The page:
The team representing Africa emerged as a runner-up at the Manfred Lachs Moot Court Competition held at the NASA Headquarters on the sidelines of the International Astronautical Congress 2019 in Washington, D.C.
Representing Africa were students from the International Law Students Association (ILSA) of the University of Calabar, Nigeria: Ebruka Nelly-Helen Neji, and Ushie Augustine Eneji. They competed against the winners of the European Regional Rounds comprising of Katja Grunfeld and Iva Ramus from the University of Ljubljana, Slovenia.
The team from Africa on Tuesday triumphed over their challengers from North Africa represented by the McGill University team during the semi-final rounds of the global contest to book a spot in the finals.
At the finals, Africa’s Ushie Augustine Eneji won the best oralist award.
The teams argued a Case Concerning Military Uses of Space Resources by hypothetical states of Suniza vs Azazi over disputes arising space exploration. –Additional issues are presented- regarding the use of abandoned lunar facilities and liability for damages resulting from an explosion on the Moon. The parties have agreed to submit their dispute to the International Court of Justice for resolution. The judges were Joan Donoghue, Peter Tomka and Kirill Gevorgian who are judges of the International Court of Justice.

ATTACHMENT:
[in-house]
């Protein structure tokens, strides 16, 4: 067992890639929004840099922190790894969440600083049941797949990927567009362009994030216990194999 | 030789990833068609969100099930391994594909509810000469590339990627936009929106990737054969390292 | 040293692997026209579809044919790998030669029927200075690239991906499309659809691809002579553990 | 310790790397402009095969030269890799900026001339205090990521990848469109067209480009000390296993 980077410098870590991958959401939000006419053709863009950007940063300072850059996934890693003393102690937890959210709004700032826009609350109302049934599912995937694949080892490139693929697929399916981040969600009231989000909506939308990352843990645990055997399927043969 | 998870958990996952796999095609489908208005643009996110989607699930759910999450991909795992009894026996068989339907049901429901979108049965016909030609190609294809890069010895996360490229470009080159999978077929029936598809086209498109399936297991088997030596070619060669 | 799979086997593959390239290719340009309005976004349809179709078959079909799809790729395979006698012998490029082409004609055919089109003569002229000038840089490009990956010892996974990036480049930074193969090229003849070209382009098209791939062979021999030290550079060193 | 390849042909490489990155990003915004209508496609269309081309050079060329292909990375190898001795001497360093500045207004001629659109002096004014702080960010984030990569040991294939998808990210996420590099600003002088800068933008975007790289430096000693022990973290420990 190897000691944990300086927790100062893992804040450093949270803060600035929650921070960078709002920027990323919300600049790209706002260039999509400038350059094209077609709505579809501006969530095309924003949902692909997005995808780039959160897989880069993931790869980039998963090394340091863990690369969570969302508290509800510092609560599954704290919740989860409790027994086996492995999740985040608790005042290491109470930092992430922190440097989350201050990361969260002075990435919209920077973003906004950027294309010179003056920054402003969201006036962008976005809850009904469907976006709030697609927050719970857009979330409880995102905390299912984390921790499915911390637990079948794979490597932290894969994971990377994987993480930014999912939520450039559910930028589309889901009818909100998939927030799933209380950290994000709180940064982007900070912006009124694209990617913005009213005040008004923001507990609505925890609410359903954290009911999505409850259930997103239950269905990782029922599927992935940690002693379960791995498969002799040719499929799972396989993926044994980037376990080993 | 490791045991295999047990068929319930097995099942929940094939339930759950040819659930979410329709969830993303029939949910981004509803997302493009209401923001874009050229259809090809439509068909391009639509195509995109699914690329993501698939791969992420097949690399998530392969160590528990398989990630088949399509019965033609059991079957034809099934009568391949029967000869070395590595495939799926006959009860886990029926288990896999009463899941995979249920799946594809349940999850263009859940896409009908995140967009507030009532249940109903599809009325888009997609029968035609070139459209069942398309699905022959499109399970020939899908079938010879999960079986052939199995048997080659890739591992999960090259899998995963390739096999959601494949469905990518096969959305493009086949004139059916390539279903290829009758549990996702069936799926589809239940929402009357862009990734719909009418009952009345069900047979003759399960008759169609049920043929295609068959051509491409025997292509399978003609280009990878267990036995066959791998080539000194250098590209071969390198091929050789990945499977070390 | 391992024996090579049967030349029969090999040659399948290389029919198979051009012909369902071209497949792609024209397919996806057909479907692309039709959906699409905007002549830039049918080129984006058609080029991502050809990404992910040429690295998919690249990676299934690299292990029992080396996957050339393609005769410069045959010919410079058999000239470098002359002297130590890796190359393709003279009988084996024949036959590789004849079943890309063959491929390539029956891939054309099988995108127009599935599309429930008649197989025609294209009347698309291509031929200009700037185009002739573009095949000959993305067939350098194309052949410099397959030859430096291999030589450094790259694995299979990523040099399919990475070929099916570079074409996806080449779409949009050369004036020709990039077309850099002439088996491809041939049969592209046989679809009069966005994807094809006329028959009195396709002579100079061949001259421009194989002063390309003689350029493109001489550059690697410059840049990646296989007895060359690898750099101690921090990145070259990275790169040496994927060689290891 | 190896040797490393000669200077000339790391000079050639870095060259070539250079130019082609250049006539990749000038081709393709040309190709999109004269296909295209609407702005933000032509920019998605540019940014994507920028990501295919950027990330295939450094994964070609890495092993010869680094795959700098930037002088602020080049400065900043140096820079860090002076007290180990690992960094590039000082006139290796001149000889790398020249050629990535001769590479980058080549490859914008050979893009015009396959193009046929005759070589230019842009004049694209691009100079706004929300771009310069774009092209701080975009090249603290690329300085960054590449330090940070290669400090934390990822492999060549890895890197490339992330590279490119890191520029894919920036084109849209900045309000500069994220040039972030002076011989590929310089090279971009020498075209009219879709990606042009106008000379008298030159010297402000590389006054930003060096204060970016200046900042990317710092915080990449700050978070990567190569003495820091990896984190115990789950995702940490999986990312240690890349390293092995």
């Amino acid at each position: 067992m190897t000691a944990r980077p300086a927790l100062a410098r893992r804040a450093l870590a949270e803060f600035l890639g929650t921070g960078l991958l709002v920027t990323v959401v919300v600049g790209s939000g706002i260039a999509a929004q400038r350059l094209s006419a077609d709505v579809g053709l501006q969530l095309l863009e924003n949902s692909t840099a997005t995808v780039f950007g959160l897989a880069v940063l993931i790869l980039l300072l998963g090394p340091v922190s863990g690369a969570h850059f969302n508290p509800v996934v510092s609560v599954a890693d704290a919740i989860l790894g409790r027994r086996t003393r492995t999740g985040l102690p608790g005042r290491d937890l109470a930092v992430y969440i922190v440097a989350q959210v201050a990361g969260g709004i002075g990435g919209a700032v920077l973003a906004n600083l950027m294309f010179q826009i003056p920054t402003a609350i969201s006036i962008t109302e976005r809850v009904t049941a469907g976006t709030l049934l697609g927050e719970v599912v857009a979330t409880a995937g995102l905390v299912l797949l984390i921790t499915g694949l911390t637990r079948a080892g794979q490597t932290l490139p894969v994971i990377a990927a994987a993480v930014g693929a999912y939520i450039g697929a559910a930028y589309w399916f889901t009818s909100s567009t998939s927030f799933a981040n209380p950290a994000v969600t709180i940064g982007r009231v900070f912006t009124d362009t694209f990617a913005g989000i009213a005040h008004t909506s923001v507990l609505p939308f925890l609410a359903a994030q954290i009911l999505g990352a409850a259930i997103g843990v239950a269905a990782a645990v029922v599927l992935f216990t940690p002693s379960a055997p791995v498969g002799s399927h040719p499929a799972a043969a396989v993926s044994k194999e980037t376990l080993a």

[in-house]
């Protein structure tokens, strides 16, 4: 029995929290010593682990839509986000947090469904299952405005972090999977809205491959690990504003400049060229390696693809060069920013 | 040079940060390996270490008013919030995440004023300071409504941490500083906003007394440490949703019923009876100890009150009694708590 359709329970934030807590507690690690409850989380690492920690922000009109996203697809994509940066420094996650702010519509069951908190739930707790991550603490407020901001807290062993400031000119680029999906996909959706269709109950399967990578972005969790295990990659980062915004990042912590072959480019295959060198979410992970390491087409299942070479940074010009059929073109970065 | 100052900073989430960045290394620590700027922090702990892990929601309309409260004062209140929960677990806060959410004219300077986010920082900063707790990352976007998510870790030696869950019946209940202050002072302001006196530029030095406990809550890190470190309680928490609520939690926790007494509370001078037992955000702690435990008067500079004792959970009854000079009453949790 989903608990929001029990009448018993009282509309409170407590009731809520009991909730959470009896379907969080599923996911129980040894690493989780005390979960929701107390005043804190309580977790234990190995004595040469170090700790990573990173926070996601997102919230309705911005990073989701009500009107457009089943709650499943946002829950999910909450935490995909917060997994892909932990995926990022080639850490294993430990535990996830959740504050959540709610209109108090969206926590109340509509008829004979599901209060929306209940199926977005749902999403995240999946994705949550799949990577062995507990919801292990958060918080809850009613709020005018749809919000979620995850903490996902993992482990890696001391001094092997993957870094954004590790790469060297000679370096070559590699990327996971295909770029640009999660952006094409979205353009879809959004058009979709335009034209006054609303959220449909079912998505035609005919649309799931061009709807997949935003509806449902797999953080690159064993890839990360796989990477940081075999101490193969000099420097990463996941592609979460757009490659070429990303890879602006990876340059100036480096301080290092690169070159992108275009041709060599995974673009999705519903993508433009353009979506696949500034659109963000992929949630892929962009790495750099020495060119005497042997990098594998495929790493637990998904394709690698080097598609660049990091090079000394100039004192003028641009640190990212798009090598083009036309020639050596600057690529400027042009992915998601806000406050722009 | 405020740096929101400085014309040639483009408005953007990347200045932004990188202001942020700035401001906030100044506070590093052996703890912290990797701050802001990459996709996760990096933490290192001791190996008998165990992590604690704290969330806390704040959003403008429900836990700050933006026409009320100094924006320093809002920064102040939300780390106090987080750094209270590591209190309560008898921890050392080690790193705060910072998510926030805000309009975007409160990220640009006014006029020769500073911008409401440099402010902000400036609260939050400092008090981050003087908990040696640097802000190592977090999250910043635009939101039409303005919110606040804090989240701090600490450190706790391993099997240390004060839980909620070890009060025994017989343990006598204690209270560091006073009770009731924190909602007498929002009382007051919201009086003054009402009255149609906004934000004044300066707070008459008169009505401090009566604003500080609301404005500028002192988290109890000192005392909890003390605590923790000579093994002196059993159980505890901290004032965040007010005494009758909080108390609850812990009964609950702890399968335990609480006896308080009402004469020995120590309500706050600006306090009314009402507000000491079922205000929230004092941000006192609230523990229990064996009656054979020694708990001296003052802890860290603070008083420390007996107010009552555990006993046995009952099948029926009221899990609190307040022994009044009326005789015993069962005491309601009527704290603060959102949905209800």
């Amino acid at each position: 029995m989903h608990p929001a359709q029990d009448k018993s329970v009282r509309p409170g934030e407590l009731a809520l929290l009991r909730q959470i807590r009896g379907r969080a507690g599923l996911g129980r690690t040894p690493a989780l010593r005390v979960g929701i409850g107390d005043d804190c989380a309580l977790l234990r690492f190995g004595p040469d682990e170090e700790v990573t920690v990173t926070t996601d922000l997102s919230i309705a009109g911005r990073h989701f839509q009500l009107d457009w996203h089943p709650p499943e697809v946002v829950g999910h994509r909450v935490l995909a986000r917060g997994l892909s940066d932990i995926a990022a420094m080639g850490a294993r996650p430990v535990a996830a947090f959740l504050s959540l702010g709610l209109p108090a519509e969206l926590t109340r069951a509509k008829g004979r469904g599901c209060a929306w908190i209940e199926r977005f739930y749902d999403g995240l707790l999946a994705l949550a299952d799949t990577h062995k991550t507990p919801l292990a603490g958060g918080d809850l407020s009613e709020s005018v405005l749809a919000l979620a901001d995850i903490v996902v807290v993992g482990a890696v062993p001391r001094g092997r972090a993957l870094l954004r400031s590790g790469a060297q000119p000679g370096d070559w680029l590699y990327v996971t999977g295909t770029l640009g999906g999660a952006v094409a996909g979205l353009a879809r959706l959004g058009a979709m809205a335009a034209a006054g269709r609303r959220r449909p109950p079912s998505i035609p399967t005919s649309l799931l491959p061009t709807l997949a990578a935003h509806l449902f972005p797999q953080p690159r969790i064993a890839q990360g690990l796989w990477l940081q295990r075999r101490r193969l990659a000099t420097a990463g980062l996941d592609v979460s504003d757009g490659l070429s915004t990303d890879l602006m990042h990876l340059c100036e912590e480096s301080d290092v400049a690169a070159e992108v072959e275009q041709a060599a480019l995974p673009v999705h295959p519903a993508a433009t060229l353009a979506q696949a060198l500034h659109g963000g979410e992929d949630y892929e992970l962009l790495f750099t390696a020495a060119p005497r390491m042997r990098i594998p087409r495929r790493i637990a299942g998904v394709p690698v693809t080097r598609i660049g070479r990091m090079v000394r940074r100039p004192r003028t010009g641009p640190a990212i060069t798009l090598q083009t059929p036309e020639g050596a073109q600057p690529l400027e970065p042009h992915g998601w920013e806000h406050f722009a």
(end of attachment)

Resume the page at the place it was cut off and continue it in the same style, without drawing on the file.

Annually, the European Center for Space Law (ECSL) and the International Institute of Space Law (IISL) organizes the Manfred Lachs Space Law Moot Court Competition, with over 60 teams participating. The Africa Regional Round was hosted in Pretoria, South Africa by the Department of Trade and Industry where 9 universities from three countries in Africa participated and the University of Calabar took the first position.
The aims of the Manfred Lachs Space Law Moot Court Competition is to promote the interest, involvement and knowledge of space law among students by providing a fair and competitive environment for the exchange of thoughts and the deepening of understanding of space law. This competition encourages further development on the subject matter of space law in the curriculum of academic institutions and assists participating countries in developing technical legal capacity by preparing the next generation of space lawyers. The Competition is a platform for the students to put the analysis, drafting, presentation and arguing skills of an upcoming lawyer to the test.
Since its inception by the IISL in 1992, the Competition has grown to cover four world regions: North America, Europe, Asia Pacific and Africa (added in 2012); and for the first time since joining in 2012, Africa won the Lachs moot world finals in 2018.
The initial headline says Africa won. However, this has been corrected for clarity. Our sincere apologies for the error.
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